old man driving a car with dog passenger

How Pets Contribute to the Mental Health of the Elderly

People approaching old age are more susceptible to health issues as their body doesn’t function as well as it did in their younger years. Along with organ health becoming more of a concern as people age, mental health is also susceptible to deterioration. This is even exacerbated by major changes in their routine, especially upon retirement.

While working, they had to constantly tend to themselves, stay in tip-top shape, and take care of various personal and professional responsibilities. No one ever is completely prepared for a lifestyle that subdues all activity, especially social ones. At one point, too, they have to witness the loss of loved ones one after the other. And so, feelings of loneliness are common among the elderly. This has been going on even before massive pandemic lockdowns when they have to stay isolated as they are more at risk of getting severe infections.

We may look at its emotional, surface-level only, but loneliness has detrimental effects on their mental wellbeing. This usually explains why many of them succumb to illnesses like depression and anxiety. When not given ample attention, especially during insurmountable stress like the one caused by the pandemic, it could be a gateway for memory loss and dementia, among other health complications.

One proven way to help them ease feeling deprived of social interaction is pets. People, regardless of age, immediately light up at the sight of adorable pets. Without them knowing it, their cute stares and gestures are enough to make humans melt (figuratively). Trained puppies or dogs can satiate their master’s longing for companionship. But, there’s more than meets the eye as having these friendly fellas around can improve our lives and, more so, that of our seniors in more ways than we think:

pug on a couch

Physical Health

Firstly, pets need to be regularly taken out for a walk. Those who have neglected physical activity and keeping up with a healthy daily routine when they get a pet will be urged to get out and move their limbs. A simple walk, combined with picking up sticks for the dog to fetch and cleaning up poop, is already a good workout.

This moderate exercise improves their heart health, blood circulation, mobility, and metabolism and prevents bone health deterioration and risks of weight and blood sugar-related issues. Aside from that, walking their pet allows them a healthy exposure to fresh air and natural light, which boosts their immune system making them less vulnerable to diseases.

The benefits of having a pet are even more impressive for those who have had a history of heart attacks. As proven by the American Heart Association, seniors who own pets have more stable blood pressure and heart rate than those who don’t. Moreover, seniors who underwent a surgical procedure and proceeded with pet therapy have found themselves in less need of taking pain relievers. The comfort these pets give, therefore, helps speed up recovery from heart ailments or surgery.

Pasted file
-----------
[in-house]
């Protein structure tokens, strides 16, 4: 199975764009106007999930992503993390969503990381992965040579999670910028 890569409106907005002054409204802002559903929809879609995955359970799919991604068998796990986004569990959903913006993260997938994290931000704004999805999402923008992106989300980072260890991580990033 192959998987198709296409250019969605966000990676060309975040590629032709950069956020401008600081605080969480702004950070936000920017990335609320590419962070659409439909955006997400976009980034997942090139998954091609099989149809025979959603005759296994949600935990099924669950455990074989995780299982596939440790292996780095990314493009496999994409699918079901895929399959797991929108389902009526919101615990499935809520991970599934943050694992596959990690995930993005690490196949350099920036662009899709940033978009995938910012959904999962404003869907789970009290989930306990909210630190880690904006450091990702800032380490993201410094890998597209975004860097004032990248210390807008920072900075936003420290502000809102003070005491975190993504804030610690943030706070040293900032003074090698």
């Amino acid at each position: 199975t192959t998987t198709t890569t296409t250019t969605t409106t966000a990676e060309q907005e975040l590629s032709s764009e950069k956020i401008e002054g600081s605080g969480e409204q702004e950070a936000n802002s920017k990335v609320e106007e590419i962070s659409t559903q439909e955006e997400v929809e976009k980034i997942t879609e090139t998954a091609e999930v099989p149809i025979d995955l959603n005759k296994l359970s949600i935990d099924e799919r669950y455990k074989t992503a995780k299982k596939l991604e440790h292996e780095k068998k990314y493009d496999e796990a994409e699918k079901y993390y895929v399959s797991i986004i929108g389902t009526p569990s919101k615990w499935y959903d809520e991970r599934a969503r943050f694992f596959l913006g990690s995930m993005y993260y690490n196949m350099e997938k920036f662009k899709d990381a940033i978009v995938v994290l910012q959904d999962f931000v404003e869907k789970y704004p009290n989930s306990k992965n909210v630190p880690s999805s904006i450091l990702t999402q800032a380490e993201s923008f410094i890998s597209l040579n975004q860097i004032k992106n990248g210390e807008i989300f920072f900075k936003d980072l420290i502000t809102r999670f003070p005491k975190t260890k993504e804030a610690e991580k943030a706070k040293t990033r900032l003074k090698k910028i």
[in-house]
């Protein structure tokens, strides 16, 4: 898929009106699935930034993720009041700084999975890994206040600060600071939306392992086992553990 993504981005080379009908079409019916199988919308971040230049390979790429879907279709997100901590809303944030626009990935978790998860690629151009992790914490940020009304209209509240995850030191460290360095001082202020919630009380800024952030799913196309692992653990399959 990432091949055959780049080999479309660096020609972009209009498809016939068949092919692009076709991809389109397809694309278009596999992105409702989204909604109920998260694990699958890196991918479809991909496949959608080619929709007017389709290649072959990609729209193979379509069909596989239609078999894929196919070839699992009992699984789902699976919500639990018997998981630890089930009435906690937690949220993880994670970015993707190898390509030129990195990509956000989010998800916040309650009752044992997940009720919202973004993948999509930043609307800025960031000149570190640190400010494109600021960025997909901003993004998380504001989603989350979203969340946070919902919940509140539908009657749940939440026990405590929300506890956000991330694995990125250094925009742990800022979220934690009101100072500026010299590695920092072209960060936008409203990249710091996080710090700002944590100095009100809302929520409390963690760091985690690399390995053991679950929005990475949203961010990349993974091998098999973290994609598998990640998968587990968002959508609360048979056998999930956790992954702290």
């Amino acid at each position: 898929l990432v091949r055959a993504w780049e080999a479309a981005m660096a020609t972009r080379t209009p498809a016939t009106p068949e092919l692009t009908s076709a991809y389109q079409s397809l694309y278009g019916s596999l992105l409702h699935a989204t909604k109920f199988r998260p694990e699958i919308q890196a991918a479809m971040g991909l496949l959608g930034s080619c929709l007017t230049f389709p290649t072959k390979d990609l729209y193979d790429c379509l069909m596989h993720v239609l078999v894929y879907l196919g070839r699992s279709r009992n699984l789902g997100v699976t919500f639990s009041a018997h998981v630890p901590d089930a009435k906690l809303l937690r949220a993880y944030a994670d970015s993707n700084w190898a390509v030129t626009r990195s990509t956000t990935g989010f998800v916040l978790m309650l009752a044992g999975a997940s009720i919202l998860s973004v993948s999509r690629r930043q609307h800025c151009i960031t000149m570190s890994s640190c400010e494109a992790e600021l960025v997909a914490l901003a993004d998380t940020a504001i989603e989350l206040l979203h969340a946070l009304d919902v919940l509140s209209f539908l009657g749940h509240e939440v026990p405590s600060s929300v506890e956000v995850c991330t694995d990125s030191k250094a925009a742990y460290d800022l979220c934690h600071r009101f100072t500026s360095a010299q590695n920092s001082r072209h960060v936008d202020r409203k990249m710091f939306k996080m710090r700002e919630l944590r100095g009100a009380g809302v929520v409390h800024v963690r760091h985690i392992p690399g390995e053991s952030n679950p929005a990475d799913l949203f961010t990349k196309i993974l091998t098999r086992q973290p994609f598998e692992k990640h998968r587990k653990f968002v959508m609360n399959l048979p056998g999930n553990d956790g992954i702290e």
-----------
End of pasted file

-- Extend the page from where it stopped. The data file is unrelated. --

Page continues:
Mental Health

Pets are mood boosters. Scientific studies explain that making eye contact with pets, especially dogs, triggers in us the release of the so-called love hormone oxytocin. This could be further explained by mammals’ innate tendency to care for another living creature. A dog stares at you to signal their dependence and, most of the time, out of affection, so the feeling is mutual. As such, they make for good companions that cheer you up.

On the other hand, having pets around is scientifically proven to reduce cortisol levels or the stress hormone that directly relates to depression, anxiety, and even self-confidence problems. Simply caressing their soft fur is enough to relax us after bouts of stress. Moreover, the responsibilities of owning a pet warrant following a routine to provide all their needs. In turn, this gives seniors, especially those suffering from anxiety or even stress caused by Alzheimer’s disease or dementia, a sense of familiarity, predictability, and control, hence keeping them from getting stressed.

There’s no wonder there’s such a thing as animal therapy. Pets are rather empathetic and, when you feel alone and sad, they’ll instantly console you by rubbing their head against you and keeping you company. The sight of them curled up or playing beside you naturally makes us feel good.

People who’ve never had pets and still have a hesitancy towards having one can learn more about its benefits that encompass both their physical and mental well-being. Perhaps, this could also convince them to get one for their elderly loved ones, who, for current circumstances, they cannot attend to most of the time. Overall, pets are proven to help humans stay healthy and live longer.

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